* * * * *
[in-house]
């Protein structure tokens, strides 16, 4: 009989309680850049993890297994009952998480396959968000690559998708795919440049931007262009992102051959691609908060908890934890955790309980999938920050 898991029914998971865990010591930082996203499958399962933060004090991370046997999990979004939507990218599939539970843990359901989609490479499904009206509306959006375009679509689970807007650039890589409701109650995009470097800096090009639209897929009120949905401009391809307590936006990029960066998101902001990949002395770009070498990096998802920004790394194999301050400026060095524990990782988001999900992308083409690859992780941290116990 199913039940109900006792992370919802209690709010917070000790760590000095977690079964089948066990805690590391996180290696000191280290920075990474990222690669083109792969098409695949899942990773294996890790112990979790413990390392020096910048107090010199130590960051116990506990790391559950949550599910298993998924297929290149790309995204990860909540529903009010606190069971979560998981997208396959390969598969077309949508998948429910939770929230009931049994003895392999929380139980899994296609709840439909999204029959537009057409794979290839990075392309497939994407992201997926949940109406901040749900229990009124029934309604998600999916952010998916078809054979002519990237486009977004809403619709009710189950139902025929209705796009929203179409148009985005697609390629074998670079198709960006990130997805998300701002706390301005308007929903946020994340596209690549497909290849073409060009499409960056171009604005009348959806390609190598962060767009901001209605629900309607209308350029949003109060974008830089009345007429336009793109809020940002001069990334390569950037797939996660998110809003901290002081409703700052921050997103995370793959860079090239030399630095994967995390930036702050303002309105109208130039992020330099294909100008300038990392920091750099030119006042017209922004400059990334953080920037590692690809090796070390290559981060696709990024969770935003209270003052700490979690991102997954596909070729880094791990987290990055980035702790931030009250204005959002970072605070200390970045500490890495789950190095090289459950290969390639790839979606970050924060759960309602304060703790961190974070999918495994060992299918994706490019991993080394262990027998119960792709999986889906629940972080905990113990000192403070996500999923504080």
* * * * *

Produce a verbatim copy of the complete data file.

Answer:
[in-house]
């Protein structure tokens, strides 16, 4: 009989309680850049993890297994009952998480396959968000690559998708795919440049931007262009992102051959691609908060908890934890955790309980999938920050 898991029914998971865990010591930082996203499958399962933060004090991370046997999990979004939507990218599939539970843990359901989609490479499904009206509306959006375009679509689970807007650039890589409701109650995009470097800096090009639209897929009120949905401009391809307590936006990029960066998101902001990949002395770009070498990096998802920004790394194999301050400026060095524990990782988001999900992308083409690859992780941290116990 199913039940109900006792992370919802209690709010917070000790760590000095977690079964089948066990805690590391996180290696000191280290920075990474990222690669083109792969098409695949899942990773294996890790112990979790413990390392020096910048107090010199130590960051116990506990790391559950949550599910298993998924297929290149790309995204990860909540529903009010606190069971979560998981997208396959390969598969077309949508998948429910939770929230009931049994003895392999929380139980899994296609709840439909999204029959537009057409794979290839990075392309497939994407992201997926949940109406901040749900229990009124029934309604998600999916952010998916078809054979002519990237486009977004809403619709009710189950139902025929209705796009929203179409148009985005697609390629074998670079198709960006990130997805998300701002706390301005308007929903946020994340596209690549497909290849073409060009499409960056171009604005009348959806390609190598962060767009901001209605629900309607209308350029949003109060974008830089009345007429336009793109809020940002001069990334390569950037797939996660998110809003901290002081409703700052921050997103995370793959860079090239030399630095994967995390930036702050303002309105109208130039992020330099294909100008300038990392920091750099030119006042017209922004400059990334953080920037590692690809090796070390290559981060696709990024969770935003209270003052700490979690991102997954596909070729880094791990987290990055980035702790931030009250204005959002970072605070200390970045500490890495789950190095090289459950290969390639790839979606970050924060759960309602304060703790961190974070999918495994060992299918994706490019991993080394262990027998119960792709999986889906629940972080905990113990000192403070996500999923504080």